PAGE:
2) Bay Area friends, tickets for my September 13th speaking event in Diablo go on sale tomorrow (Wednesday, August 10) on the event page here. The coordinators of the event indicate the event will sell out very quickly so please click their event page for that ticket link posting on 8/10. If you don’t have a Facebook account, you can contact Community Presbyterian Church who is hosting the event. Thanks to everyone who have let me know they are coming! It makes me feel so loved! I am also looking forward to seeing my friends in Chattanooga, Clarksville, and Mandan this fall. See my speaking event page for dates and ticket information. (Please note, the date of the event in Clarksville was changed to Thursday, October 6th.)

Thank you for being part of The Hands Free Revolution. Join me on Instagram for additional messages, images, and invitations to come as you are. I cherish each one of you. 

Easy Relief for Hard Times & Thirsty Souls

DSC_0325“What you need, I need too
What you are, I am too
’cause we’re all the same
under a different name.”
-Ingrid Michaelson

Throughout the month of July, I took a break from writing and posting online. I took the opportunity to relish the joy of finishing my third book, spend time with my family, and find loving homes for the six kittens we’d fostered in June. I must admit, it felt like an odd time to be quiet when so much turmoil, tragedy, conflict, and discord were happening in the world. It felt like an odd time to be quiet when there was much to be vocal about. Although I was not posting, many people were. Reading the latest news reports and passionately expressed opinions wasn’t always easy, but I did it. My belief is that when we are divided and conflicted, listening is critical. So I listened in an effort to gather information, perspective, and understanding. After listening, I found it necessary to put on my walking shoes. Walking has always been therapeutic for me, offering clarity and hope with each step I take. It’s where I do my best thinking and words fill the pocket-sized notebooks I carry with me.

My younger daughter’s swim practice gave me ample opportunity to walk each day. It lasted an hour and half. The only downside was it occurred at 2:15pm—the hottest part of the day. But the blank pages in my July writing notebook served as great motivation despite the near 100-degree temps. I’d been doing a lot of listening and thinking, but not a lot of writing. It was difficult to put into words what I was feeling in my heart. I worried I wouldn’t have any words to bring back to you. So I lathered up my exposed areas with sunscreen, threw on a ball cap, and walked by faith, hoping words would come as I wore down the soles of my shoes.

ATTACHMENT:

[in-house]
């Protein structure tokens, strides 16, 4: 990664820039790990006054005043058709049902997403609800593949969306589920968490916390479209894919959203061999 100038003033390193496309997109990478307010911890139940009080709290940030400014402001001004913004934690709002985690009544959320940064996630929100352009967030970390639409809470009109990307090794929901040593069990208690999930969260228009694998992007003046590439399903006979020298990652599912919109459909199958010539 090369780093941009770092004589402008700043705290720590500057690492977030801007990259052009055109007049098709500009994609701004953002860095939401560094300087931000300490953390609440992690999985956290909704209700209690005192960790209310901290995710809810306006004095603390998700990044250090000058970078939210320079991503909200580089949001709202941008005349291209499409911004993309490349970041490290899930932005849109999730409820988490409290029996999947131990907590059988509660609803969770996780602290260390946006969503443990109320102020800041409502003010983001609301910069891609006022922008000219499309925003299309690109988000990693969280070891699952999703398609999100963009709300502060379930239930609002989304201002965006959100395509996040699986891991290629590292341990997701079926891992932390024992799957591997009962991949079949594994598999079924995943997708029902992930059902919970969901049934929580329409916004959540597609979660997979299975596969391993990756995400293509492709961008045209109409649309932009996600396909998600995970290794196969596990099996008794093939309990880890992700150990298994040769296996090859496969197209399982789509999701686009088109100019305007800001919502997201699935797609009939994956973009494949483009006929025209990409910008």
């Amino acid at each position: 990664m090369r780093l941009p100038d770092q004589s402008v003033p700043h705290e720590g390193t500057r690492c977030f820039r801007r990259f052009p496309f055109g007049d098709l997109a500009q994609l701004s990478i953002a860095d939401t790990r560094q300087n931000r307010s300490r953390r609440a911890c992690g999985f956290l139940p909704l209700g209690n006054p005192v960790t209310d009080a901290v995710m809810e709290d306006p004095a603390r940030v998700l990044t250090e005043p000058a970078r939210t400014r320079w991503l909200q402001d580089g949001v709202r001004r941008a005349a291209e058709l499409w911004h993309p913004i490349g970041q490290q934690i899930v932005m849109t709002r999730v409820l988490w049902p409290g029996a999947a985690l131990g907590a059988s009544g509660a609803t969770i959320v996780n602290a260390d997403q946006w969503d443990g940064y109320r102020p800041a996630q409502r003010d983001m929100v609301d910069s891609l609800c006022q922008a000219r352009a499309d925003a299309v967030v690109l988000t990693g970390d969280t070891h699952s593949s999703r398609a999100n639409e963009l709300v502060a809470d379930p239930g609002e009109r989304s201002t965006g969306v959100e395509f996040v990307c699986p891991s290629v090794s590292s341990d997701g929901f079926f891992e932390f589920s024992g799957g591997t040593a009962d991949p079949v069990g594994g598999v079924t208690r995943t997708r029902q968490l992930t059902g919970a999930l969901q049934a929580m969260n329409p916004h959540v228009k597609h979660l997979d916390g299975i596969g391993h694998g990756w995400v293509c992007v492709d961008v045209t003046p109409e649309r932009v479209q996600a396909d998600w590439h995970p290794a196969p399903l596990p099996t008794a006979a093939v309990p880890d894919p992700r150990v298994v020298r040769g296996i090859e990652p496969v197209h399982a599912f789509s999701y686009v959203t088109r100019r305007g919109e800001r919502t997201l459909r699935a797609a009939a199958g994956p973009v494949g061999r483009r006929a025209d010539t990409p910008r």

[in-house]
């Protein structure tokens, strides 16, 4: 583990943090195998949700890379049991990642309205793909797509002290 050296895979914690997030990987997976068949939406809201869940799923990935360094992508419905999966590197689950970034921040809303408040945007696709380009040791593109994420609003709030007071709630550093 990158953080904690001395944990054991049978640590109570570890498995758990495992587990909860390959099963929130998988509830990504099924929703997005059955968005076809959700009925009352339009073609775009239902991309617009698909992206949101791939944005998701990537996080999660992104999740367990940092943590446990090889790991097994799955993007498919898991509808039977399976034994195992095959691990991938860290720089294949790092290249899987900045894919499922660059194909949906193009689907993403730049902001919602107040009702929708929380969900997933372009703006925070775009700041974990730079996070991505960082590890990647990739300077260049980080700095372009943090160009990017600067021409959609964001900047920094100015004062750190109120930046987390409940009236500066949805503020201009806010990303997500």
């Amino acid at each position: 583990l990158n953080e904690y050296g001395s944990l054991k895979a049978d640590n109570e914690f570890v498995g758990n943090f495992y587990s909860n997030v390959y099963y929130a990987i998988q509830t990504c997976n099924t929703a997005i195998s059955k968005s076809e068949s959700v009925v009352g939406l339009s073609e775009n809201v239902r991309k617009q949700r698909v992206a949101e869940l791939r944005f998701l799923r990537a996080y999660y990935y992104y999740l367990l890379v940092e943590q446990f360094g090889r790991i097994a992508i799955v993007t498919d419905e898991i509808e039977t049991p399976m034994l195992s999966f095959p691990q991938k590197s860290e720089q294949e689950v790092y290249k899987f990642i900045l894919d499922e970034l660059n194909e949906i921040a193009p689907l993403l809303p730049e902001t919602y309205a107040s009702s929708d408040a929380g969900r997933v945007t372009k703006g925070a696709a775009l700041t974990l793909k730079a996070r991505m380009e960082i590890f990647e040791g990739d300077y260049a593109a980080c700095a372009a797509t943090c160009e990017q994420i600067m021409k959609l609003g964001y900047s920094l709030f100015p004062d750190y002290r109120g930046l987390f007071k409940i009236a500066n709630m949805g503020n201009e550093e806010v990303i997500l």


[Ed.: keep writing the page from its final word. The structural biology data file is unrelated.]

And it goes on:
During one especially hot afternoon walk, I kept thinking about something a friend suggested to cultivate more peace and understanding within our society. She’d said something like: “Look for those who are different from you and connect with them in some way.”

That’s when I saw him—he was working in the flowerbeds at the entrance of a neighborhood. He might have looked more fitting in a professional football uniform or in secret service attire. With shoulders of a linebacker, his orange landscaping shirt was stretched to capacity and soaked with sweat. At that moment, the massive man paused over the red zinnias to wipe his brow. I knew the feeling. I’d run out of dry cloth on my tank top to wipe my face. This gave me an idea.

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A Comeback Anthem for the Fighter Within

DSC_0831“I would rather walk with a friend in the dark, than alone in the light.”
-Helen Keller

I was a few months late coming in for my follow-up x-ray, but as soon as the technician began speaking, it was clear I was right on time.

“How long have you had the pain?” she asked, ready to jot down my response on the form in hand.

“Over a year,” I said matter-of-factly, sounding oblivious to the fact that a year was a long time for such a thing.

She stopped writing on her clipboard and looked up. “Oh honey. I am sorry,” she said like a dear friend would to another.

I wasn’t expecting that—that human response in this sterile room with ominous machines and cold floors and exposing gowns that made me feel small and scared.

“Do you think you need a new doctor?” she asked.

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From Seeing My Worst in You to Seeing Hope for Both of Us


‘Cause I am done with my graceless heart
So tonight I’m gonna cut it out and then restart
‘Cause I like to keep my issues strong
It’s always darkest before the dawn.